Top union leader Thomas Balanoff said he was at dinner the night before the November Presidential election when he got a call that was blocked... So he didn't take it.
Later he listened to his messages: "I walked outside, listened to it and it was from President Obama," Balanoff said.
"Tom, this is Barack, give me a call," the soon-to-be President-Elect said on the message... After Balanoff sent word through an Obama aide to call him back, Obama returned his call later that night.
"Tom, I want to talk to you with regard to the Senate seat," Obama told him... Balanoff said Obama said he had two criteria: someone who was good for the citizens of Illinois and could be elected in 2010.
Obama said he wasn't publicly coming out in support of anyone but he believed Valerie Jarrett would fit the bill.
"I would much prefer she (remain in the White House) but she does want to be Senator and she does meet those two criteria," Balanoff said Obama told him. "I said: 'thank you, I'm going to reach out to Gov. Blagojevich."
Balanoff then described a Nov. 6, 2008 meeting he had with Rod Blagojevich to recommend Valerie Jarrett for Barack Obama's Senate seat.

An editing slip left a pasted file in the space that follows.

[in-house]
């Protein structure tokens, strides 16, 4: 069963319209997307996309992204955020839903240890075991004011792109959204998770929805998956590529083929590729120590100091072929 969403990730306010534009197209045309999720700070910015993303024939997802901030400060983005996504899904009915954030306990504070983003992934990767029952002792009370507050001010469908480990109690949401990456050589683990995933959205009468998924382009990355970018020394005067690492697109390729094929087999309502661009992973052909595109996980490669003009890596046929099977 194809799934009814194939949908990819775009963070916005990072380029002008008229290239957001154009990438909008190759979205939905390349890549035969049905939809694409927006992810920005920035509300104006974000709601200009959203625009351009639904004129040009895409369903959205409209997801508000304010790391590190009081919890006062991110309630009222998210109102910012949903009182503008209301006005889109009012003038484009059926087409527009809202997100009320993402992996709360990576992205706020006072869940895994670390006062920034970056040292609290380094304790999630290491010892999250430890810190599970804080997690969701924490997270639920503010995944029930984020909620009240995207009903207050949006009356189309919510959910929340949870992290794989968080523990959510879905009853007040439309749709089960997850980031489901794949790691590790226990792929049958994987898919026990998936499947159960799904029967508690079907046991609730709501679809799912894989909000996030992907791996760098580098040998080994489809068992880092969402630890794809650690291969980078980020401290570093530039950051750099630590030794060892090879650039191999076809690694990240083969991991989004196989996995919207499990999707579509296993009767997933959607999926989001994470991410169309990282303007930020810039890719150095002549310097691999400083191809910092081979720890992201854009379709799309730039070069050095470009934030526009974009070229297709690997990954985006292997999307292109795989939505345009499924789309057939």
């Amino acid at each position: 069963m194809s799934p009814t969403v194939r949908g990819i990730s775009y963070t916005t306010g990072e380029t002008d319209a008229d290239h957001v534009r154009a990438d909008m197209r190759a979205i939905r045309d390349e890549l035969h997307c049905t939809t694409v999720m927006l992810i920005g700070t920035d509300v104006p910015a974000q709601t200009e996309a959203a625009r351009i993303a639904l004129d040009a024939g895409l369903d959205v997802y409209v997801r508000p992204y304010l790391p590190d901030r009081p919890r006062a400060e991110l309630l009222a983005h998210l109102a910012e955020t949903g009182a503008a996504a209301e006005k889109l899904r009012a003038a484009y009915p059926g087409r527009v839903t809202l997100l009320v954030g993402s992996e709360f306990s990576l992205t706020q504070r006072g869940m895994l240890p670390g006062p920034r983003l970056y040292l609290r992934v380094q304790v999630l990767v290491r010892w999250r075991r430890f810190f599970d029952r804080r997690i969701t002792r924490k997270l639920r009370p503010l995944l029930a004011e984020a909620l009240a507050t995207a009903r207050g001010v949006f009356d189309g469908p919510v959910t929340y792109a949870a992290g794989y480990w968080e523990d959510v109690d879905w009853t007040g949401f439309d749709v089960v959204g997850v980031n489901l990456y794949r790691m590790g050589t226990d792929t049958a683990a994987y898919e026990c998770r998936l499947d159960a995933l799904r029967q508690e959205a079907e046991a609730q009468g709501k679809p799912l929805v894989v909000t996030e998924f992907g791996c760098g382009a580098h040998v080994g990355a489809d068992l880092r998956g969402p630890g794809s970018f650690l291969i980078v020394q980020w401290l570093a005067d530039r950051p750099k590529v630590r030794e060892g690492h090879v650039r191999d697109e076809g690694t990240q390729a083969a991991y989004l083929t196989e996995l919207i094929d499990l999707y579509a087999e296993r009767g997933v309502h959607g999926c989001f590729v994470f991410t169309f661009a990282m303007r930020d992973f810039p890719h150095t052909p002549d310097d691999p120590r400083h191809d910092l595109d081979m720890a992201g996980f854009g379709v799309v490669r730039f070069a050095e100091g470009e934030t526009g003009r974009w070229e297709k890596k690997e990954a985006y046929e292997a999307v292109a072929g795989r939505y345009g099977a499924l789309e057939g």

Curiously, most reporters appear to be ignoring the fact that Obama, on several occasions, denied having contact with Blago either directly or indirectly.
In December of 2008, for instance, he flatly denied any discussions:
President-elect Barack Obama said Tuesday afternoon that he has had no dealings with Governor Blagojevich over his replacement in the Senate...
"I had no contact with the governor or his office, and so I was not aware of what was happening," Mr. Obama said. "And as I said it is a sad day for Illinois. Beyond that I don't it's appropriate to comment."
And on another occasion that same month, Obama repeated the claim:
In December 2008, Obama said he was "appalled and disappointed" by the revelations that the Illinois governor was involved in a "pay-to-play" scheme to fill his Senate seat.
"I have never spoken to the governor on this subject. I'm confident that no representatives of mine would have any part of any deals related to this seat," Obama, then the president-elect, said at the time.
But the union boss recalled things differently, testifying under oath that Obama was directly involved and, therefore, that he lied about his wheeling-and-dealing over potential Senate appointees.
Surely some pro journalists could figure out these discrepancies, what with their layers upon layers of fact-checking. Though with Journolost (sic) shut down, keeping all of the narratives straight -- between Newsweek, the New York Times, NBC, Rahm Emanuel and David Axelrod -- must be exceedingly difficult.